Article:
Serra Catarinense: Where the Apples Come From
November 27, 2011 1 Comment
By Rob Packer
“The hills step off into whiteness” —Sylvia Plath, 1965
I’ve recently been reading a fair bit of English and German Romantic poetry and can’t work out why. The ticking clock of coming close to 30? Homesickness for a Europe that seems to be sabotaging itself? Or perhaps it was just a trip two weeks ago to the Serra Geral Catarinense.
The Serra Geral, a mountain range in the southeastern corner of Santa Catarina, looks like the kind of place the stereotyped Romantic would have written about: expansive green valleys, mountains with crags and rock arches, waterfalls, farmland and, all the while, wrapped in mist or fog. In fact, it all seemed a bit like Caspar David Friedrich’s Wanderer above the Sea of Fog.
Perhaps the fog shouldn’t have been much of a surprise: a lot of the trees were covered with mossy epiphytes, making it look like a cloud forest. At the same time, the water for the sheer number of waterfalls the area had to come from somewhere.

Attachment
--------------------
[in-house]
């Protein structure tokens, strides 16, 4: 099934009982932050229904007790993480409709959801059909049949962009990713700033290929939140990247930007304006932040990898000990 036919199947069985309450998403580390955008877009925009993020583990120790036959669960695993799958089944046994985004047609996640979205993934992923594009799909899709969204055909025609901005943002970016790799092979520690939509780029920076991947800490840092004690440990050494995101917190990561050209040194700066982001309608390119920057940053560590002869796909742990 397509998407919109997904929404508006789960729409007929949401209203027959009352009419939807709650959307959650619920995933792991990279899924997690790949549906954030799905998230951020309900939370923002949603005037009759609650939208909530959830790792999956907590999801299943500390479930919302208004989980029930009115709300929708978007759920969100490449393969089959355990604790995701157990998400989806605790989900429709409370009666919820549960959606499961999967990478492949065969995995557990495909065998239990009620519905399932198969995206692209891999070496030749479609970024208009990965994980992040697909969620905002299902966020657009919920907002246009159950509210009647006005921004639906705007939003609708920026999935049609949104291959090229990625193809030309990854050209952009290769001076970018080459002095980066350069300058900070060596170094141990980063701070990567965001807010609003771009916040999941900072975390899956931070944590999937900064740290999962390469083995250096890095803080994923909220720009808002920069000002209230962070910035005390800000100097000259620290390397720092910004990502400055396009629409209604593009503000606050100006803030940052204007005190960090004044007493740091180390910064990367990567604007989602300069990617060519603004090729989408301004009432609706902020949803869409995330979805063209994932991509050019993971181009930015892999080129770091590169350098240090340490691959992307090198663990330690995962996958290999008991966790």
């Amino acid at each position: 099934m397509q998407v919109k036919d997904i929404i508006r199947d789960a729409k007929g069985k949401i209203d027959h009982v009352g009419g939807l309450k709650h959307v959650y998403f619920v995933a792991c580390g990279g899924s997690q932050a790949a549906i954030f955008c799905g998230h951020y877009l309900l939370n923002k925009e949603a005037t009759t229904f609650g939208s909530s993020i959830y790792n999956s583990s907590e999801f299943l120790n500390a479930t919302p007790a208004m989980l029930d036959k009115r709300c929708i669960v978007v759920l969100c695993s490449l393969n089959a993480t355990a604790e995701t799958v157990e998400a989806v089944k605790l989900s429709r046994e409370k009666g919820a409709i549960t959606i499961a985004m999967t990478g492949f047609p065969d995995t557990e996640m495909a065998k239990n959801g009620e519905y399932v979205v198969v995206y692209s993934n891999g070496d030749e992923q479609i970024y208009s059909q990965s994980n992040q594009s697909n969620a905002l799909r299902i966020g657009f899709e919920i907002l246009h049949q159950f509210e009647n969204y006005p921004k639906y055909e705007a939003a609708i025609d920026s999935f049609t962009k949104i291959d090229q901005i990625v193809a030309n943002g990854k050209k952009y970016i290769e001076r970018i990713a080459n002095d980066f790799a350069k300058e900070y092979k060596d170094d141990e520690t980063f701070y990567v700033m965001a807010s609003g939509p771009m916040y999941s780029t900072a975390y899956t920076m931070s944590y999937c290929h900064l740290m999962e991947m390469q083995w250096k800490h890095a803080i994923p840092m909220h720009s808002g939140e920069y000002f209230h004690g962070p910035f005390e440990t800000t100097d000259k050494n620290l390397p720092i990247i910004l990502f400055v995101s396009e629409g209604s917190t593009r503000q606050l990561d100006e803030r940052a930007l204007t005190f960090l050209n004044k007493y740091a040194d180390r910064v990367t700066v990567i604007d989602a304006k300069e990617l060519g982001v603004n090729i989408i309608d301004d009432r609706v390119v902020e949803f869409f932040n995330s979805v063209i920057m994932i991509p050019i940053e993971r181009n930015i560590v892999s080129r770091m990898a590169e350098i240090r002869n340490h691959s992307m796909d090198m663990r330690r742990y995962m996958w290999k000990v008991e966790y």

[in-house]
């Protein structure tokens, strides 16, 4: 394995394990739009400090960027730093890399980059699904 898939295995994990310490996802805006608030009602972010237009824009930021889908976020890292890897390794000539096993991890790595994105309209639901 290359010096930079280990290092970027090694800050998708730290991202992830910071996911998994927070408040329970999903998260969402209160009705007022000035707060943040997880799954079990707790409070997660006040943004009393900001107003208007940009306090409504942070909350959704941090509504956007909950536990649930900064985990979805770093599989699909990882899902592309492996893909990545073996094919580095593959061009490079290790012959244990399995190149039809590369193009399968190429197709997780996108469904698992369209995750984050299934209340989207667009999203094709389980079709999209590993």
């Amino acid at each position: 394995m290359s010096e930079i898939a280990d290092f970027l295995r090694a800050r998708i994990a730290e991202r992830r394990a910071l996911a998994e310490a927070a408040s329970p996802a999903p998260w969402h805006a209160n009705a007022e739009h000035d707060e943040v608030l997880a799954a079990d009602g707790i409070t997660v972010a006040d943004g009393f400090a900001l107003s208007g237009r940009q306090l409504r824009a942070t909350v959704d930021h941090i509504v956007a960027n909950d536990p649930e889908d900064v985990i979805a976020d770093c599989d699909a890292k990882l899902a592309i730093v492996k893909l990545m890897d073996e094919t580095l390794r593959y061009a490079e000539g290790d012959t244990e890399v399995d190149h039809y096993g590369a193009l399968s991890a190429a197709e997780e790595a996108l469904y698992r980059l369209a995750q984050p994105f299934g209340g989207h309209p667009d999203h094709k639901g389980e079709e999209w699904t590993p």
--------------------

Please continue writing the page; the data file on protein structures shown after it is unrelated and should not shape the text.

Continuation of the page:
As well as the scenery, Urubici is also known in Santa Catarina for its yerba mate (called chimarrão in Brazil, but not a patch on the bitterer Argentine variety) and its apples, which need cold weather to grow—this is also the part of Brazil where it sometimes snows.
In the end, it really did involve a fair bit of effort to appreciate the strangely un-Brazilian-looking scenery: sometimes—like at one of the region’s best-known sites—a mountaintop arch, you really could see nothing but fog. But in the brief moments when the mist did clear, the green mountain valleys and rivers were spectacular.